The Auto-Keras package consists of four major components, which are Classifier, Searcher, Graph, and Trainer. The Classifier is the program interface class, which is responsible for calling corresponding modules to complete certain tasks. The Searcher is the module containing Bayesian optimization. Each time its search function is called, it would run one round of Bayesian optimization, which consists of update, generation, observation. The Graph is the class of computational graph of neural networks, which has member functions implemented for the network morphism operations. It is called by the Searcher to morph the neural architectures. The Trainer is the class to train a given neural network with the training data in a separate process to avoid the GPU memory leak. It is capable of various training techniques to improve the final performance of the neural network including data augmentation and automated detection of convergence.
The design of the application programming (API) interface follows the classic design of the Scikit-Learn API [?, ?]. The training of a neural network requires as few as three lines of code calling the constructor, the fit and predict function respectively. Users can also specify the model trainer’s hyperparameters using the default parameters to the functions. Several accommodations have been implemented to enhance the user experience with the Auto-Keras package. First, the user can restore and continue a previous search which might be accidentally killed. From the users’ perspective, the main difference of using Auto-Keras comparing with other similar packages is it takes much longer, since it needs to train a number of deep neural networks. It is possible for some accident to happen to kill the process before the search finishes. Therefore, the search outputs all the searched neural network architectures with their trained parameters into a specific directory on the disk. As long as the path to the directory is provided, the previous search can be restored. Second, all the searched architectures are visualized in the saved directory as PNG files. Third, the user can export the search results, which are neural architectures, as saved Keras models for other usages. Fourth, for advanced users, they can specify all kinds of hyperparameters of the search process and neural network optimization process by the default parameters in the interface.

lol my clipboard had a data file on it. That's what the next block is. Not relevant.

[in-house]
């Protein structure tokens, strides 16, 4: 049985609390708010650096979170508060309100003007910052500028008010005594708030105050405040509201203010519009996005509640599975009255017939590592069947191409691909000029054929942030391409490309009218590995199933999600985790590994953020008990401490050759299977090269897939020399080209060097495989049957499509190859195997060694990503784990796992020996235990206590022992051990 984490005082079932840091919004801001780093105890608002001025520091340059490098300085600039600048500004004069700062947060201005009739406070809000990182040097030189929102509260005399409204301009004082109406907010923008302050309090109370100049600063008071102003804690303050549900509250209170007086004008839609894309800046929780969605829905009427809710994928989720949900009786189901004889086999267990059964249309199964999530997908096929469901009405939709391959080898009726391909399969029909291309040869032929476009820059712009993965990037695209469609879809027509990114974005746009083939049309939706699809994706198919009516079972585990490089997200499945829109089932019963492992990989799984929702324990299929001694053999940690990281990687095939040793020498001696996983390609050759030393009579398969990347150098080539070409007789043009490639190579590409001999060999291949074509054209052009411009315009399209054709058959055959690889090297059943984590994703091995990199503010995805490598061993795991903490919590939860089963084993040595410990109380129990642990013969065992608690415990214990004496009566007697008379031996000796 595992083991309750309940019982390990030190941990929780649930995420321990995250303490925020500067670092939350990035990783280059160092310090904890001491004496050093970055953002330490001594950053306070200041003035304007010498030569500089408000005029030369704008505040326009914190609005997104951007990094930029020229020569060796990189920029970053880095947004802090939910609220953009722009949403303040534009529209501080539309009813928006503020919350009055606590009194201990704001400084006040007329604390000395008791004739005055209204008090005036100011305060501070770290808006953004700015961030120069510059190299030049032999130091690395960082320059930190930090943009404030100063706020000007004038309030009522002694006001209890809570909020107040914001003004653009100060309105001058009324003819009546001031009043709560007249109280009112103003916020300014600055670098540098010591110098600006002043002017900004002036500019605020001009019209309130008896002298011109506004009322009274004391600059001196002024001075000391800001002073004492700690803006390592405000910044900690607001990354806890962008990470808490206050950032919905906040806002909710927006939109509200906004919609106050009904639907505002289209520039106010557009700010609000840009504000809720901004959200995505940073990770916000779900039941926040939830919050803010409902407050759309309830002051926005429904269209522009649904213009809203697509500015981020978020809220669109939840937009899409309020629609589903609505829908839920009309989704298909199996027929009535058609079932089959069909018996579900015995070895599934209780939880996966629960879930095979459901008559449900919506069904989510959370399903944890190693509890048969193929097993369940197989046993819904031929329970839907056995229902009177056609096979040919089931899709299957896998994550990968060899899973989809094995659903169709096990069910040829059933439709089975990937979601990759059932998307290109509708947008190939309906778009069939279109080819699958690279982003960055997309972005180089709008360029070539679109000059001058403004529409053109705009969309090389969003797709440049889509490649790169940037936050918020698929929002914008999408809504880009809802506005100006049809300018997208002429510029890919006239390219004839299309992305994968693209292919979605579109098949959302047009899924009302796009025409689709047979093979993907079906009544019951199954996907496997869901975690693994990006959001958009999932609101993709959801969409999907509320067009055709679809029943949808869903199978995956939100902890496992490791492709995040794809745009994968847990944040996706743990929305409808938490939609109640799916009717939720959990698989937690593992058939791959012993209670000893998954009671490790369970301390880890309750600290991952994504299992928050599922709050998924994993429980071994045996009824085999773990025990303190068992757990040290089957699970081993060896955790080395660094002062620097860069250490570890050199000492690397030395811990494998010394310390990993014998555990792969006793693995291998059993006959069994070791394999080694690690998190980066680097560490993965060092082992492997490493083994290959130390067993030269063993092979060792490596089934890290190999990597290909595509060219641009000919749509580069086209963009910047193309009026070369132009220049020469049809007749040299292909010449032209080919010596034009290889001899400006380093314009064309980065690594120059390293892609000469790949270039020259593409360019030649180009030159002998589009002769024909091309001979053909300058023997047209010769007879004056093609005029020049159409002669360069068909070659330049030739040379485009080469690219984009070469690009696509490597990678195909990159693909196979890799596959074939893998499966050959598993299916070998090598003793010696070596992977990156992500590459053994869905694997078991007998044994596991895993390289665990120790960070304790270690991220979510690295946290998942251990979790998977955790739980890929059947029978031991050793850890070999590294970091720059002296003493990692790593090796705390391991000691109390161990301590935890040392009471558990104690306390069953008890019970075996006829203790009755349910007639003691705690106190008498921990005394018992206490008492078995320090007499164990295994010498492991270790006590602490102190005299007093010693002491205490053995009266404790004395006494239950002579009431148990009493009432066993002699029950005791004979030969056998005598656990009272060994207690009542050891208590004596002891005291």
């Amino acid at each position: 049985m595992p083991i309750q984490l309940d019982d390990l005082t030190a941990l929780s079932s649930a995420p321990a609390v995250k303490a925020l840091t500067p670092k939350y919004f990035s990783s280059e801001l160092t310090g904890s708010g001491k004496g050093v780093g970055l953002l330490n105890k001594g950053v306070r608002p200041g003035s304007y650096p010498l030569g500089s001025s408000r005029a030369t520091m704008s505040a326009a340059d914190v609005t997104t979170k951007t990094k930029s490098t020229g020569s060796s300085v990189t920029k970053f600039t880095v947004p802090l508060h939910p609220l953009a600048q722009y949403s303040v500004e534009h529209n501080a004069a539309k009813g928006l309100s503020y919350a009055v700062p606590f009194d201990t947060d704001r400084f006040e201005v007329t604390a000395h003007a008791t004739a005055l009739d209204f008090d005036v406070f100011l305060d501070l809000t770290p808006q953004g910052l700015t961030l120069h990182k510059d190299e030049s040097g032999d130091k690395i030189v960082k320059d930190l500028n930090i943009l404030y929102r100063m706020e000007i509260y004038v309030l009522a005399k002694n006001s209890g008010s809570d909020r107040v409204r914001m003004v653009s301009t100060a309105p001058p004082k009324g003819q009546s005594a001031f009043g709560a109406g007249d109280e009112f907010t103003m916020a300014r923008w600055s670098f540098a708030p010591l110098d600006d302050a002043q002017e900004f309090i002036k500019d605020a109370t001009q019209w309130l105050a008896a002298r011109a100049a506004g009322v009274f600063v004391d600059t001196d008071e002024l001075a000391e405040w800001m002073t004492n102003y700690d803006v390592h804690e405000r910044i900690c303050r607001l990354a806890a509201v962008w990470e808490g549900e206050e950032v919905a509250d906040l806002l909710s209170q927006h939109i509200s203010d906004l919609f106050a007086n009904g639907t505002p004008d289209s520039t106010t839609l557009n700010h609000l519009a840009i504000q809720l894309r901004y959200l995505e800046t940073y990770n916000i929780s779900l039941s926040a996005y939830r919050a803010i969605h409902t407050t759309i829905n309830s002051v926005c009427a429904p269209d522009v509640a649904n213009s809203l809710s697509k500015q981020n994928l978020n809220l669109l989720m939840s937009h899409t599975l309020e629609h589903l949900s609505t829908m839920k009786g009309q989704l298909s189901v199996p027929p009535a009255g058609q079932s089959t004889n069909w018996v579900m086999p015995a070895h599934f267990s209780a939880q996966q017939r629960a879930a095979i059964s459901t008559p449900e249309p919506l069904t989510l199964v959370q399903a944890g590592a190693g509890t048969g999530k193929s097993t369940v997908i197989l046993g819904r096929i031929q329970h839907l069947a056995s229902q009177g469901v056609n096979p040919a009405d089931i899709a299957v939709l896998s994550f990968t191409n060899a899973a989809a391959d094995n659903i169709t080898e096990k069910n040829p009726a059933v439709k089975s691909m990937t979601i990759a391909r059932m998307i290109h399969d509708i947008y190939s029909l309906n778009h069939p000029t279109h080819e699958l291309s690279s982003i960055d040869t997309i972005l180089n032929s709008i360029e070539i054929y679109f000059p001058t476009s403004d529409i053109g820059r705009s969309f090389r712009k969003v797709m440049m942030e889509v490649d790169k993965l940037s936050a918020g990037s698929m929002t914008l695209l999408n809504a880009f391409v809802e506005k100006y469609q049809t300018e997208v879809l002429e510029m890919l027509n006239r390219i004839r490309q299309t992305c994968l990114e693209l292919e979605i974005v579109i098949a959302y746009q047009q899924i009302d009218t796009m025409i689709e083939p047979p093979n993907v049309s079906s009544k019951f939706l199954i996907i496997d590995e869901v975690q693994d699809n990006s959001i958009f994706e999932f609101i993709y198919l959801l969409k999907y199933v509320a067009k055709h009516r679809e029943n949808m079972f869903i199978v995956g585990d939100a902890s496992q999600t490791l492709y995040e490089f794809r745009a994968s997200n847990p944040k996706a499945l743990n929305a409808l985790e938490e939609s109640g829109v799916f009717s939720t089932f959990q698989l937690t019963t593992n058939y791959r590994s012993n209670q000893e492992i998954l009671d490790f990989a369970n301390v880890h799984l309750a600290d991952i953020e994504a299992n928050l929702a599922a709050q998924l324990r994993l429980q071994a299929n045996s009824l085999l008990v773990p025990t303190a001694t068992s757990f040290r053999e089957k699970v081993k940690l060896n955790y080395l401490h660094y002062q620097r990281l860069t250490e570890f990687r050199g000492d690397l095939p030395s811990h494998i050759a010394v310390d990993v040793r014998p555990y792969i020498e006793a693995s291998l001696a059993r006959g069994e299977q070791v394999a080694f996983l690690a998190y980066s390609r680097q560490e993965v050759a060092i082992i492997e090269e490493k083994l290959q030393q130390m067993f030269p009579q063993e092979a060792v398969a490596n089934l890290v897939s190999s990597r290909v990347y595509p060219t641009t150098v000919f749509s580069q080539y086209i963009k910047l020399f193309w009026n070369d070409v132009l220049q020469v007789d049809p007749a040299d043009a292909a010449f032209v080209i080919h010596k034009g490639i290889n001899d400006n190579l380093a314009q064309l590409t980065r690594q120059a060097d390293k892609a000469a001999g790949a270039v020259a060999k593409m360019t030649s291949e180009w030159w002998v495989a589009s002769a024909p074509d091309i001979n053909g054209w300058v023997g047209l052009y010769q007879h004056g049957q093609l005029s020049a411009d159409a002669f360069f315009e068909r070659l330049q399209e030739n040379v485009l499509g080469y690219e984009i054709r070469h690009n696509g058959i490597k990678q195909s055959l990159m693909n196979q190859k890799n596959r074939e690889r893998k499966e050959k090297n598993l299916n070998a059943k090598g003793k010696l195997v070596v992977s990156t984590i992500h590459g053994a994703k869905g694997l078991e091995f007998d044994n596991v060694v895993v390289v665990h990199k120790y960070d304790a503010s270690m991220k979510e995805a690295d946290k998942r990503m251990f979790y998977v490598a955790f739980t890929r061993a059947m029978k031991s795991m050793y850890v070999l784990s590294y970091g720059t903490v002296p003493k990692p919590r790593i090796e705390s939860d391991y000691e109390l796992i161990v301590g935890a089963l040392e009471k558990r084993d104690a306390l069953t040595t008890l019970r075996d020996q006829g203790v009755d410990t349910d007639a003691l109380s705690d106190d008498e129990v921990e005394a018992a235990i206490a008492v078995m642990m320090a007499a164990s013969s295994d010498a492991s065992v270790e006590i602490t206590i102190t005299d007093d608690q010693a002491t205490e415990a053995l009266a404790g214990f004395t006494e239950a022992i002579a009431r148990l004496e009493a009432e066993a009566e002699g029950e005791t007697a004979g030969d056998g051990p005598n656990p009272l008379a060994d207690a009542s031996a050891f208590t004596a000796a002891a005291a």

To fully automate the entire process from input data to the final trained neural network, automated detection of convergence is needed both during the search and the final training of the found best architecture. We use the same strategy as the early stop strategy in the multi-layer perceptron algorithm in Scikit-Learn [?]. It sets a maximum threshold . If the loss of the validation set doesn’t decrease in epochs, the training stops. Since different architectures may require different numbers of training epochs, comparing with the many state-of-the-art methods using a fixed number of training epochs, the convergence detection strategy is more adaptive to different architectures. It would better ensure the correlation between the performance of a certain neural architecture during the search and its final performance when fully trained, which is essential for the entire neural architecture search process.
The program can run across multiple GPUs and CPUs at the same time. It relies on the inner parallel mechanism of Keras to run across multiple GPUs during the training of the neural networks. The functional programming paradigm in python enables the rest of the computation to run in parallel across multiple CPUs. However, if we do the observation, update, and generation of Bayesian optimization in an sequential order. The GPUs will be idle during the update and generation. The CPUs will be idle during the observation. To improve the efficiency, the observation is run in parallel with the update and generation in separated processes. A training queue is maintained as a buffer. In each Bayesian optimization cycle, the Trainer takes one architecture from the queue and trains it. The Searcher runs the generation in parallel to search the next architecture to train. After observation, the model is updated with the architecture and the observed performance. After generation, the newly generated architecture is pushed into the queue. In this way, the idle time of GPU and CPU are dramatically reduced to improve the efficiency of the search process.